Interaction Breakdown

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MVP (launched)


Result of MVP

  • Merchant-centric Page Header: Icrease of +$2.2M Net Operational Revenue
  • Conversational Urgency Message: Icrease of $3.52M Net Operational Revenue

Improving the scalability of the option

Complex option title will take users longer time to comprehend, especially when the option title contains too many details, such as time, location, what’s included...etc.

  1. Numerous options

    Users need to spend longer time to read the option title and it’s difficult to compare between options.

  2. Lengthy option titles

    Lengthy and trivial option titles can easily cause purchase mistakes because there are only a few words difference between options.

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Design Direction

To make the option easy to digest and avoid wrong purchases, the idea is to break down option title to attributes, so users only need to make one decision at a time. Additionally, the action of selection can force users to pay more attention to the details, such as the redemption time. That can reduce the chance of making the wrong purchase.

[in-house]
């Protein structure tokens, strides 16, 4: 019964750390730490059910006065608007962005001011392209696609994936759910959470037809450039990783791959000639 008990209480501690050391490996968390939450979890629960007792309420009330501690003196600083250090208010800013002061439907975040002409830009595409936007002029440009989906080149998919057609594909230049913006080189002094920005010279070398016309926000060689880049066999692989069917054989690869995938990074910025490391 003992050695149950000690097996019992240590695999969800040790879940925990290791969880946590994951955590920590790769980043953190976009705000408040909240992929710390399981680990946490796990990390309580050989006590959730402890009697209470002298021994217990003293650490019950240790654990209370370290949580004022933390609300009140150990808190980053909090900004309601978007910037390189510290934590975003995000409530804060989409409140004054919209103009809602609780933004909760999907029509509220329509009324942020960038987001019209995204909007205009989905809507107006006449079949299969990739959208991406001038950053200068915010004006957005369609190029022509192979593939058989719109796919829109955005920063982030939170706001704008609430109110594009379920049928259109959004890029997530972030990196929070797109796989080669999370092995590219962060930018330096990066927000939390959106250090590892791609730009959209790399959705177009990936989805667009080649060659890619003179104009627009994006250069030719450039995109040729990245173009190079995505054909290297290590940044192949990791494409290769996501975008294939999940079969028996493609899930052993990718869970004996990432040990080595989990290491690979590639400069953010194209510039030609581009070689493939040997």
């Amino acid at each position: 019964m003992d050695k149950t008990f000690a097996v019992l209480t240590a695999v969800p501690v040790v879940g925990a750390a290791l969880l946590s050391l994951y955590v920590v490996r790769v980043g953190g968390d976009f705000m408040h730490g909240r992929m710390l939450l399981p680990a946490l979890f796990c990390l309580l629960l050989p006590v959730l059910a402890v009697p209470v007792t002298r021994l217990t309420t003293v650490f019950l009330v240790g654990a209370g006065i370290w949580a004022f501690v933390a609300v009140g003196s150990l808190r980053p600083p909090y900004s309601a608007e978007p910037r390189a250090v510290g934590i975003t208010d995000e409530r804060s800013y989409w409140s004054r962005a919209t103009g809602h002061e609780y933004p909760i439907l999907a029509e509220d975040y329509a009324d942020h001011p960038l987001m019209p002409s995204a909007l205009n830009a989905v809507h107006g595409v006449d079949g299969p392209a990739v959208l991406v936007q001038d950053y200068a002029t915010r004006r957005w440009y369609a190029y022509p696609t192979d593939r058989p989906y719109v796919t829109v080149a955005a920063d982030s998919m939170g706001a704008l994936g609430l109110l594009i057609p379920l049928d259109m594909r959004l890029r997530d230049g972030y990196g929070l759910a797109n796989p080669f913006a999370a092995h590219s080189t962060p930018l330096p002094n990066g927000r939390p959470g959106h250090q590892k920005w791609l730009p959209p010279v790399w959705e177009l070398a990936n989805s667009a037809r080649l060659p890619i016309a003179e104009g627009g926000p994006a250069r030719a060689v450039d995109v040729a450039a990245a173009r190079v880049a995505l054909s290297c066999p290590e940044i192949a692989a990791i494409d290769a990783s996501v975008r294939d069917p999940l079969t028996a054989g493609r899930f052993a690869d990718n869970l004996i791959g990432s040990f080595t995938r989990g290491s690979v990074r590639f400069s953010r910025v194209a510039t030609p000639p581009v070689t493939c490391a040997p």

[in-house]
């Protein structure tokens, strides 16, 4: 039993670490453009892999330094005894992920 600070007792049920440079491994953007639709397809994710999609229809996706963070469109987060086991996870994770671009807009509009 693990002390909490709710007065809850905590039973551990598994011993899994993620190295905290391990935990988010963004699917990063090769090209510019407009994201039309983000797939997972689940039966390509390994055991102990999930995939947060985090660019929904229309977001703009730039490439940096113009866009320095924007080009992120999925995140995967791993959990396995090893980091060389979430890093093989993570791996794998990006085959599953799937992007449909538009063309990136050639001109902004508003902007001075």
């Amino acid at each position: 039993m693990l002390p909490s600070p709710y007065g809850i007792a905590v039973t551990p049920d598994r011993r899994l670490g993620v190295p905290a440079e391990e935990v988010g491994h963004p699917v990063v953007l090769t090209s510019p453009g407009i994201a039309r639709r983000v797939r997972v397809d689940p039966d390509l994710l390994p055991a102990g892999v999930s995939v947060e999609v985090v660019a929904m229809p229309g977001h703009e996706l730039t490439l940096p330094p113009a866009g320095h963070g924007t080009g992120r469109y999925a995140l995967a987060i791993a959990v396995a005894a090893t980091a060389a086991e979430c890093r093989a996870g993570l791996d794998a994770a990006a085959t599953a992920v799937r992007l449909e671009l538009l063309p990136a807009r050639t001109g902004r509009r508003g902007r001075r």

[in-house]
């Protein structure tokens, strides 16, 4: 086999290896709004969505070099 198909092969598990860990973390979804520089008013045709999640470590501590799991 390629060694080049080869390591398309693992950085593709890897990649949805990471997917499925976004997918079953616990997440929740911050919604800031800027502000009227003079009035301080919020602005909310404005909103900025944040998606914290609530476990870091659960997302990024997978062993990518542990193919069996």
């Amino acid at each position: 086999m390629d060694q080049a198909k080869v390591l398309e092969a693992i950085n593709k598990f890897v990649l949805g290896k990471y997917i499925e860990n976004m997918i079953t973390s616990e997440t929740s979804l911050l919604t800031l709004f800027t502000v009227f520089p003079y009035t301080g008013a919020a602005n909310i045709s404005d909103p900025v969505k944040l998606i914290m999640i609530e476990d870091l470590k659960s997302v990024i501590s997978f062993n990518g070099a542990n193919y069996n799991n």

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Design Explorations

#1: Exposed Options

Implementation difficulty: ★☆☆☆☆

  • Can directly see options
  • Highlight the price change in the half sheet
  • Low developing cost

  • Pill UI can’t scale well for the long title
  • Hard to compare price between options

#2: Listview

Implementation difficulty: ★★☆☆☆

  • Able to fit long option title
  • Can compare price between options
  • Prevent triggering errors

  • The option is hidden on the deal page

#3: Hierarchy Model

Implementation difficulty: ★★★★★

  • Match the user’s mental model. Show the the main offer first instead of all selections.
  • Can easily compare all options under the same main offer
  • The final price is always sticky on the bottom with the buy button

  • Cons:
    • High build cost since it will require back-end tool change and editorial team’s training
    • Remove the Buy button from the deal page could potentially have a negative impact on the conversation


    Considering the technical restriction, we picked #1 and #2 to run an A/B testing on mobile web and Android Local deal page.

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    Takeaways from the A/B Test:
    • #2 performs better than #1
    • The new design helps users to avoid purchase mistakes. The refund rate reduce 0.18% in 30 days
    • Traits don’t work on all type of deals.
    Next steps for the iteration:

    Traits don’t work on all deals, but for some complex deals with a massive number of options, such as ticket deals, it does help the user to find the option faster. Therefore, as the next step, we should work closely with customer support and data scientists to define what are the right deal types to apply traits.